It’s all very well to have a meticulously laid out set of Dailies, but that’s no good if you find they’re getting out of date! It’s important to take a step back sometimes and figure out if your tasks are really pointing at your goals, or whether they’ve got a bit stale or even pointless. This Use Case Spotlight is all about how people keep their task lists fresh, evaluating whether Habits are still working and whether that To Do still really needs to be done!
Dagger-13 started us off with some advice from the College Info Geek Podcast, and how they apply it to Habitica:
Martin from the College Info Geek Podcast has spoken a few times about how he only sets daily ‘to dos’ for two weeks at a time. At the end of the two weeks he evaluates his tasks and decides which ones to continue, which to drop and any new ones to introduce. I think this is a good way of keeping the daily task list fresh and relevant while also allowing for a certain level of ‘routine’ to kick in (reducing the brain power required to carry out all of the daily tasks and freeing it up for other things).
Lawmancer has some thoughts on the importance of adapting what you’re doing:
I also have to adapt to what is currently happening in my life. Once something becomes a solid habit that I don’t think about, I can switch it out for something new. I have different things I want to learn (various reasons), which can be either dailies or habits. My exercise goals can change as I work on different things (muscle groups or more cardio and less strength training, that sort of thing.) And I have temporary tasks. For example, being spring, yard work is a focus, but that comes to a dead halt in summer. (I’m from Alaska. I don’t do heat. So yard work will go from daily, to weekly, to none during the winter.)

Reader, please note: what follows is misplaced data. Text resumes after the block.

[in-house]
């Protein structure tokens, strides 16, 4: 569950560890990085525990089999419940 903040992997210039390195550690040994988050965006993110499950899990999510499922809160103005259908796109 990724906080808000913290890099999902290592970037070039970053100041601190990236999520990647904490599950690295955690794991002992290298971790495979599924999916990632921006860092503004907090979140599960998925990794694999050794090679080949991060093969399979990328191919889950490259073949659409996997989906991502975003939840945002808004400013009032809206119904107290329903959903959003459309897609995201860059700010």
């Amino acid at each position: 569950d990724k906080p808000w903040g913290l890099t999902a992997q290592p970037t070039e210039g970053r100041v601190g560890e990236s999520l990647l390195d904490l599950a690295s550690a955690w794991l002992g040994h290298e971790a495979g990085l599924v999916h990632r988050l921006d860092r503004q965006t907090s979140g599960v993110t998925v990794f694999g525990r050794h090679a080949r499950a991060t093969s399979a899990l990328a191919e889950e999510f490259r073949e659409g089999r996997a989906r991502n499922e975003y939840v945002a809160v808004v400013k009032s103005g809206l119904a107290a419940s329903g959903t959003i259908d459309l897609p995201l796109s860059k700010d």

Kate the Great has a whole system:
I have a different theme (I’m not sure that’s the best word) for each day. Monday is my planning day, so that’s when I evaluate tasks in Habitica (along with other stuff). I started out trying to have a habit for everything because I wanted points for everything. I think, “It counts, so I should get points for it.”
Then, all of the habits and tasks started to overwhelm me, so I decided to get rid of a lot of them and just add a “bonus points” habit so that I still get points for everything.
Now I just try to have one habit that I’m trying to add at a time. When I get good enough, I can add another one.
My dailies are just anything That I can schedule reliably every week/day. They are also a lot more forceful in my mind. I think, “I have to do it because it’s a daily.”
And Dan O’Dea boiled it down to three super simple points:
[T]he bottom line for me in reviewing and evaluating my tasks pretty much boils down to three things.
- Combine similar tasks using checklists within a single task.
- Eliminate tasks that are no longer relevant.
- Challenges add tasks to your own.
That doesn’t cover the whole discussion, so if you’re looking for ideas, do check out the Use Case Spotlights Guild! You could be featured in next month’s Use Case Spotlight if you join the Guild and post something relevant to the current theme, so keep an eye out for the next prompt so you can add your own tips and tricks.